I tear myself away from the meat and cheese selection for Gazpacho Andaluz, a chilled vegetable soup made primarily of tomatoes that has been pureed, strained and pureed again. Diced tomatoes, onions and bread crumbs offer the only contrast here. Without even a touch of cream or visible spice, the texture is pure silk, so soft that there’s nothing to do but taste. It’s lovely next to Ensalada de Pulpo, a delightfully colorful salad starring octopus. It might not be for the faint of stomach; those proud purple suckers jut out on each meaty hunk of grilled tentacle, impossible to ignore. Roma tomatoes, croutons and cucumber form a refreshing foundation for Ursula’s second cousin, draped in lemon, herbs and sliced red onion. Succulent with a rich sear from the grill, it and the gazpacho are both refreshing summer dishes, cool on the warmest day.
While the Tartar De Atún’s soy and sesame aroma isn’t what I expected to find on Bulla’s small plates menu, this pop of Asian fusion is definitely welcome. Ahi tuna, diced and molded with mango and avocado, comes with tiny, crisp wonton shells and a vivacious Sriracha aioli. Different nuances, from oily sesame to crisp salt to ripe mango, peek out one after another, at their best when they blend.
On the polar opposite side of the spectrum, you’ll find Croquetas de Jamón. Croquettes are traditionally rich, filled with some combination of potatoes, meat, fish or vegetables and some kind of sauce—something molten. Savory serrano ham tidbits stirred with béchamel have been whipped, breaded and fried to glorious golden brown. They arrive with a deep dish of harmonious fig jelly. It’s going to be hard to forget this one.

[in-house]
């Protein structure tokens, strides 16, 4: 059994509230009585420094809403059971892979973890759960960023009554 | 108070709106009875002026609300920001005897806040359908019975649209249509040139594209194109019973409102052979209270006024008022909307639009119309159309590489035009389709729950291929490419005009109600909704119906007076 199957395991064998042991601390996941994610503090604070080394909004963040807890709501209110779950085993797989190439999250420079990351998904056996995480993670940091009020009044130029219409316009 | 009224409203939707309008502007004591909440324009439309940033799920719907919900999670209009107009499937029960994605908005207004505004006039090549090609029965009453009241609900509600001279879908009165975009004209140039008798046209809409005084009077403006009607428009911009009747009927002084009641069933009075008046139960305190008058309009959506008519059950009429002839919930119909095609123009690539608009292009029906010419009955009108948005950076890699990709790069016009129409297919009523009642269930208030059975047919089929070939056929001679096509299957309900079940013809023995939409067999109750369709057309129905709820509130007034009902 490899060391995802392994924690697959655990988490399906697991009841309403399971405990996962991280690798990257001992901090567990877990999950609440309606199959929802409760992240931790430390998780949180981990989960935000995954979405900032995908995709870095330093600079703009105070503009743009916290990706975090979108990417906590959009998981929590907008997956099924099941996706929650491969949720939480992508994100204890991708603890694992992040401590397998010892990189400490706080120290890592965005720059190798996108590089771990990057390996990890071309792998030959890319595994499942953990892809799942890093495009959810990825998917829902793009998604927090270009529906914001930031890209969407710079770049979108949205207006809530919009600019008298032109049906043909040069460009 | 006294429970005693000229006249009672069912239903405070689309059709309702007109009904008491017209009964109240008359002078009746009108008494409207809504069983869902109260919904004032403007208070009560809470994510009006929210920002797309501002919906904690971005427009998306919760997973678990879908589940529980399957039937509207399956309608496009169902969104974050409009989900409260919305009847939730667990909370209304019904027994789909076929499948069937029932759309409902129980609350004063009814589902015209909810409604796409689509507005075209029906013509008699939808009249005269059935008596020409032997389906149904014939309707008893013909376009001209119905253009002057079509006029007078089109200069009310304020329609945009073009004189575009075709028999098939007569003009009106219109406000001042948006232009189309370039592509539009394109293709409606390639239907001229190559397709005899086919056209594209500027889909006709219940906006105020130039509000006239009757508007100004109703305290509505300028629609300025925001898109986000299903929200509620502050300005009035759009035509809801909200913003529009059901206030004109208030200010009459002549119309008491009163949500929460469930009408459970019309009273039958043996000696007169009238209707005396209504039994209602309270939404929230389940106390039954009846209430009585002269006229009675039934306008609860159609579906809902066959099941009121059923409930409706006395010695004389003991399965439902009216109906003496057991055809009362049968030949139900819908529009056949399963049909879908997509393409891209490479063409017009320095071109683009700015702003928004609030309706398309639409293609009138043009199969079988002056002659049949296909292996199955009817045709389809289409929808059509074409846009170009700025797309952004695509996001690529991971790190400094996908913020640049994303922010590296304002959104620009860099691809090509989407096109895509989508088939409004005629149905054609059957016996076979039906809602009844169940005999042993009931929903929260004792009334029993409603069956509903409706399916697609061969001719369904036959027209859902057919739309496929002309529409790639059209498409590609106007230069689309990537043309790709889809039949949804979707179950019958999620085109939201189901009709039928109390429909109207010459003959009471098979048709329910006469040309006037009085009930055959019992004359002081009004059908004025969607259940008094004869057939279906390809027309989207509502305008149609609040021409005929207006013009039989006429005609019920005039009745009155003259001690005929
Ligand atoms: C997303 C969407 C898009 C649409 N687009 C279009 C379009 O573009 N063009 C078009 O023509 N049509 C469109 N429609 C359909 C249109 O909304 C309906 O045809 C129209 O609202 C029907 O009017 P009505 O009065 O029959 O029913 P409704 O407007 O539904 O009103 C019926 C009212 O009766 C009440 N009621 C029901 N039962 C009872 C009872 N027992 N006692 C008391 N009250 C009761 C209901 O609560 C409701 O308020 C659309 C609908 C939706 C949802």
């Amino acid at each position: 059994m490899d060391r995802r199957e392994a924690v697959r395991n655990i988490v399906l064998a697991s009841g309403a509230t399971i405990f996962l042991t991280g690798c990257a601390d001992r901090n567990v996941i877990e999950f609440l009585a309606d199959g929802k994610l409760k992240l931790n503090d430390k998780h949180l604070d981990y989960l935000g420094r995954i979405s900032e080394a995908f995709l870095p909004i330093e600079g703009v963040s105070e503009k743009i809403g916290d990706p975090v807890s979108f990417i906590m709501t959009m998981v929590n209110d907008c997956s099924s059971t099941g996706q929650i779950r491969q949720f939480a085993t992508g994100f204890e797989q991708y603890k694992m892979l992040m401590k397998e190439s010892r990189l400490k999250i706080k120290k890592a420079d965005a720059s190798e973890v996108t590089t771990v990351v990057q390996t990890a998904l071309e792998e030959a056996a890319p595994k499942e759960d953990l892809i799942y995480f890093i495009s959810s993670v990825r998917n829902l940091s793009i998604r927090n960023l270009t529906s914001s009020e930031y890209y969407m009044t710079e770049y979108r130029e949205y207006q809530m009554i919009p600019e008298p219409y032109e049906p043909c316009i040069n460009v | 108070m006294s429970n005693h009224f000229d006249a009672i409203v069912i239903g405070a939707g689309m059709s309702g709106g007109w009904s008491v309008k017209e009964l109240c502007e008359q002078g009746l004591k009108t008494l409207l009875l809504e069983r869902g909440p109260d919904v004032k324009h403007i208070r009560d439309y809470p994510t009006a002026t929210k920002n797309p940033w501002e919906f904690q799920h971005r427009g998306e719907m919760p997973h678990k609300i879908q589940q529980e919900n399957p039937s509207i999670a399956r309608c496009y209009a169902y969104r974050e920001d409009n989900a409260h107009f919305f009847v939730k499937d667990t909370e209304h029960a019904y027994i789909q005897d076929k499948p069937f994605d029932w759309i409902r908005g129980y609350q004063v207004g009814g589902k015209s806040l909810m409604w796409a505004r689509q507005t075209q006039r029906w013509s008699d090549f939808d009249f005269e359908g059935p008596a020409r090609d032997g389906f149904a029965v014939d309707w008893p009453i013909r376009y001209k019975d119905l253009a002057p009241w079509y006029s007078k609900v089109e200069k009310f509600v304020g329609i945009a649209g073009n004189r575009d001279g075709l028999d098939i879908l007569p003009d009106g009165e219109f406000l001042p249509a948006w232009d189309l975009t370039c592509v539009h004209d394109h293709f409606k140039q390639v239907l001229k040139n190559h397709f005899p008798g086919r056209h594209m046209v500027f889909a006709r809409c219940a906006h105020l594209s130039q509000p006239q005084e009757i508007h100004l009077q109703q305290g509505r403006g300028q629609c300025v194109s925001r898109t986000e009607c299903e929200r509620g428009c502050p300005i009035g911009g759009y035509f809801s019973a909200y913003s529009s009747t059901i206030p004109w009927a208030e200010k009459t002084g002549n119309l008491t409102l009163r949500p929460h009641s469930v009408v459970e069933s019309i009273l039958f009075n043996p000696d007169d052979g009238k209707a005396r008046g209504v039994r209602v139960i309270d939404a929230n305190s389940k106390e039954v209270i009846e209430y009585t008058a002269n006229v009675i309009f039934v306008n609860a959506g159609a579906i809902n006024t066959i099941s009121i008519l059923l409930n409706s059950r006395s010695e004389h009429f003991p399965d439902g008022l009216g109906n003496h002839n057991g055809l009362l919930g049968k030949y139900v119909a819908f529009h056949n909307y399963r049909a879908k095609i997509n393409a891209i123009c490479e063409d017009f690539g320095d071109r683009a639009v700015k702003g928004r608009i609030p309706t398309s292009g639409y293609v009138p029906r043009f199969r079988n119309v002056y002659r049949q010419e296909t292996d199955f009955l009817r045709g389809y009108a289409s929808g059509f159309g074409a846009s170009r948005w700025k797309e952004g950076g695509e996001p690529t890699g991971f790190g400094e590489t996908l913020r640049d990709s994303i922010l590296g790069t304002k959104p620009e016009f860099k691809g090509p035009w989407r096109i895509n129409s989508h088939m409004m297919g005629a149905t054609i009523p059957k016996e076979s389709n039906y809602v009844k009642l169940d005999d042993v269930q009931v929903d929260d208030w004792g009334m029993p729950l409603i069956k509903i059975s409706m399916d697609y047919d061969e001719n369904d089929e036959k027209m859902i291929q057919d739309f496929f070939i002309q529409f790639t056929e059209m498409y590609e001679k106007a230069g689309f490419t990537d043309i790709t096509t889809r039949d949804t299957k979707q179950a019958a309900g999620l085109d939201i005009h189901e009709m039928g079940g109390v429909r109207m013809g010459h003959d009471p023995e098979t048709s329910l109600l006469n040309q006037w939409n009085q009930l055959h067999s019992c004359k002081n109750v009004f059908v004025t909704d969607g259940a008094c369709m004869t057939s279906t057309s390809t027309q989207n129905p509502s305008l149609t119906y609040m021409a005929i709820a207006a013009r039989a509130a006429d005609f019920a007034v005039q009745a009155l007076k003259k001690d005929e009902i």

If you find yourself in the mood for something especially classic, it’s hard to go wrong with paella.
Actually, scratch that; it’s easy to go wrong with paella. Thankfully, the Bulla chefs seem to know what they’re doing. Valencia-style rice, calamari, brine-bitter clams and shrimp all tossed in a dazzling red sofrito is served exactly as cooked, steaming hot in the pan. Taste it in super slow-motion and this rice-based wonder will layer saffron on cayenne on cream in each complex spoonful. And remember, at a tapas place you’ll get dozens of dishes at once and one sample of each, so each bite really has to count.
Once you’re done to the dregs of your sangria and the murcia al vino has all been divvied out, it’s time for dessert. Opt for something elegant like Flan de Coco. Custardy bliss infused with coconut, it’s satisfyingly creamy and the passion fruit sorbet on the side is a delightful touch. Its size is really the only downside; though it’s beautiful and delicious, this particular dish looks like it’s made for one, not a table.
Churros con Chocolate is so much more than fried dough. Though it’s hardly a fair comparison to Bulla, I distinctly remember the first time I saw them made fresh at the Texas State Fair. Pale dough twigs were cranked out of an industrial sized cookie press straight into boiling amber oil. Bubbles churned around them as each ripened to a crunch. Then they were pulled out and drizzled with Hershey’s chocolate sauce. The basic idea is the same at Bulla, but the execution is much more graceful. Each warm sugar-dusted churro has its own slight homemade curves from its time in the fryer. The chocolate sauce is barely sweetened, a dark contrast to dulce de leche. They play off each other like a bass and a violin.
Fun fact: Bulla (Boo-ya) comes from the Spanish colloquialism for “chatter”. Bulla Gastrobar serves a parade of flashy miniature dishes, ordered by the dozen to create a flagrantly diverse meal that a group shares. It is an experiential and energetic way to dine: food and drink to talk over.
- Mon – Tues | 11 a.m. – 10 p.m.
- Wed – Thurs | 11 a.m. – 11 p.m.
- Fri – Sat | 11 a.m. – 12 a.m.
- Sun | 10 a.m. – 10 p.m.
Where: 6007 Legacy Dr. Ste. 180, Plano
More: 972.805.4590 | bullagastrobar.com